One Amish family in Lancaster County, Pa., has three horse-pulled buggies they store in a barn. They all have electric lights powered by rechargeable batteries. One of the buggies even has battery-powered windshield wipers.
Many outsiders assume the Amish reject allnew technology. But that's not true.
One Amish man in Lancaster County, Pa., checks his voicemail about four times a day. His shop is equipped with a propane-powered forklift, hydraulic-powered saws, cordless drills, and a refrigerated tank where milk from dairy cows is stored.
Note: Now that Nyad has reached shore, we have removed the live video stream.
Update 2:02 p.m.: She made it. On her fifth try, American swimmer Diana Nyad has become the first to swim to Florida from Cuba without a shark cage. She arrived this afternoon in Key West, where a crowd had gathered on the beach to see her achieve what Nyad called a “lifelong dream.”
On September 1 and 2, 1863 at Charlestown, South Carolina the Federal bombardment of Confederate defenses resumed with a total of 627 shot fired against Fortress Wagner on Morris Island and against Fort Sumter in Charlestown’s harbor.
Originally published on Mon September 2, 2013 8:59 pm
Updated At 2:06 pm EST. Nyad Reaches Key West:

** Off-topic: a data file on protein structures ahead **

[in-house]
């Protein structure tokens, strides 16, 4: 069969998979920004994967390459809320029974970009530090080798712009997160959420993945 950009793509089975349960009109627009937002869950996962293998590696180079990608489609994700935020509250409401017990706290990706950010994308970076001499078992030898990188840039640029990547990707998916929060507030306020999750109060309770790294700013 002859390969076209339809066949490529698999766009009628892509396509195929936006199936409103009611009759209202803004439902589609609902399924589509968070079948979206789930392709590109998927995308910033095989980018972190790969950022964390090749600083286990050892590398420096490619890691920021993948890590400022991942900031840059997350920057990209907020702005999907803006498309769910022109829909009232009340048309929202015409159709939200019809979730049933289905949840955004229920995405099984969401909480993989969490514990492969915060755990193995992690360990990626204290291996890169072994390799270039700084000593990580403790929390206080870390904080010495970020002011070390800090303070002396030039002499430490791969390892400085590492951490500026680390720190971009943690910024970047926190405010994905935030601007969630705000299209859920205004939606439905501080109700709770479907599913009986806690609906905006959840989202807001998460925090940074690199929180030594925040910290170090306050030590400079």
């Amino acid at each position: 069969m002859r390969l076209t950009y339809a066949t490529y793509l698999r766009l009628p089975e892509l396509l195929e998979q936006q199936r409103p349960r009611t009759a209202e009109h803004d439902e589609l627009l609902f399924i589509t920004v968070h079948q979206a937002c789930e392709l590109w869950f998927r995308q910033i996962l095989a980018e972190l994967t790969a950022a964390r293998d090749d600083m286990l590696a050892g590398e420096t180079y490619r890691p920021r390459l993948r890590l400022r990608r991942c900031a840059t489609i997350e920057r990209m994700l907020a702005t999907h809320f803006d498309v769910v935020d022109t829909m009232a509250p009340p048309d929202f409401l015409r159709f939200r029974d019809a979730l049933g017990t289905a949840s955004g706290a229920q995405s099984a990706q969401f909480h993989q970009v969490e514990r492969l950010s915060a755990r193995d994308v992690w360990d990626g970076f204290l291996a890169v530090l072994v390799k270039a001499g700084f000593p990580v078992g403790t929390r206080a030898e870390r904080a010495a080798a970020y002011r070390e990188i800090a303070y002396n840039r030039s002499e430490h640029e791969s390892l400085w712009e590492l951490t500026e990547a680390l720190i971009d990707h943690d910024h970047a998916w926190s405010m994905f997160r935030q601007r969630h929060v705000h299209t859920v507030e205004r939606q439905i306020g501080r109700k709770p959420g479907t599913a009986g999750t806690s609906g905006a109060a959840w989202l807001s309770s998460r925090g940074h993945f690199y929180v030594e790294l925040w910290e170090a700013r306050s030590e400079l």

Jellyfish stings, an asthma attack and sheer exhaustion all stopped Diana Nyad in the past. But on her fifth try, the 64-year-old Nyad became the first person to swim unaided from Cuba to Florida, a distance of more than 100 miles.
With a cheering crowd greeting her on the beach in Key West, Nyad swam ashore Monday afternoon after more than two full days in the water. The swim began Saturday morning when she jumped off a seawall at the Hemingway Marina in Havana.
When singer-songwriter Jason Isbell used to get drunk, he'd sometimes tell his then-girlfriend, the musician Amanda Shires, that he needed to quit the bottle — and that if it was going to take, he'd have to go to rehab. Eventually, she said the next time he told her that, she'd hold him to it. And she did. And he went. And, he tells Fresh Air's Terry Gross, "The jury is still out on whether or not it worked, but it worked today and all the days leading up to this."
Originally published on Tue September 3, 2013 11:54 am
"You can't take it back! Don't be an Indian giver."
Sound familiar? It's the schoolyard taunt that's been used for generations by children (and others) to describe people so ungenerous that they take back gifts as soon as they are given or immediately demand a present in return.